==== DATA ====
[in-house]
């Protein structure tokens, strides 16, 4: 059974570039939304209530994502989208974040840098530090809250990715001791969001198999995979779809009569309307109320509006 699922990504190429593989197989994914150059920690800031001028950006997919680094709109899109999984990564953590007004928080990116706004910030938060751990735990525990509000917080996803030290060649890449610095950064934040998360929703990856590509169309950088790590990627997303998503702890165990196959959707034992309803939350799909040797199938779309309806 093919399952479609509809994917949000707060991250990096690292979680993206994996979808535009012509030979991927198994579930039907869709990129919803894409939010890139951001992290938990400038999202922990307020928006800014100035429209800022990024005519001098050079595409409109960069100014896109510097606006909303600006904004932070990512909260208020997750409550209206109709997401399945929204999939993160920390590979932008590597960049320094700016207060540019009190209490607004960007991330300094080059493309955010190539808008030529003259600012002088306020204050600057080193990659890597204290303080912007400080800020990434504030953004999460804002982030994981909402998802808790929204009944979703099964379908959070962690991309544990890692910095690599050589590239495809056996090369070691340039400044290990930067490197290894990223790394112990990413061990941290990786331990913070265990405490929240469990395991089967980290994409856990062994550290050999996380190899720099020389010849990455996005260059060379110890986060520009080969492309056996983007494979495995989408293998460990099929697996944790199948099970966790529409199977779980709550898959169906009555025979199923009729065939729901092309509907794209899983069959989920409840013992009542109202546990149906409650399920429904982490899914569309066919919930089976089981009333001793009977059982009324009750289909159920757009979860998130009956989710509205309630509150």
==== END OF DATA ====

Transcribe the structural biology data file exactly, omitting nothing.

[in-house]
């Protein structure tokens, strides 16, 4: 059974570039939304209530994502989208974040840098530090809250990715001791969001198999995979779809009569309307109320509006 699922990504190429593989197989994914150059920690800031001028950006997919680094709109899109999984990564953590007004928080990116706004910030938060751990735990525990509000917080996803030290060649890449610095950064934040998360929703990856590509169309950088790590990627997303998503702890165990196959959707034992309803939350799909040797199938779309309806 093919399952479609509809994917949000707060991250990096690292979680993206994996979808535009012509030979991927198994579930039907869709990129919803894409939010890139951001992290938990400038999202922990307020928006800014100035429209800022990024005519001098050079595409409109960069100014896109510097606006909303600006904004932070990512909260208020997750409550209206109709997401399945929204999939993160920390590979932008590597960049320094700016207060540019009190209490607004960007991330300094080059493309955010190539808008030529003259600012002088306020204050600057080193990659890597204290303080912007400080800020990434504030953004999460804002982030994981909402998802808790929204009944979703099964379908959070962690991309544990890692910095690599050589590239495809056996090369070691340039400044290990930067490197290894990223790394112990990413061990941290990786331990913070265990405490929240469990395991089967980290994409856990062994550290050999996380190899720099020389010849990455996005260059060379110890986060520009080969492309056996983007494979495995989408293998460990099929697996944790199948099970966790529409199977779980709550898959169906009555025979199923009729065939729901092309509907794209899983069959989920409840013992009542109202546990149906409650399920429904982490899914569309066919919930089976089981009333001793009977059982009324009750289909159920757009979860998130009956989710509205309630509150």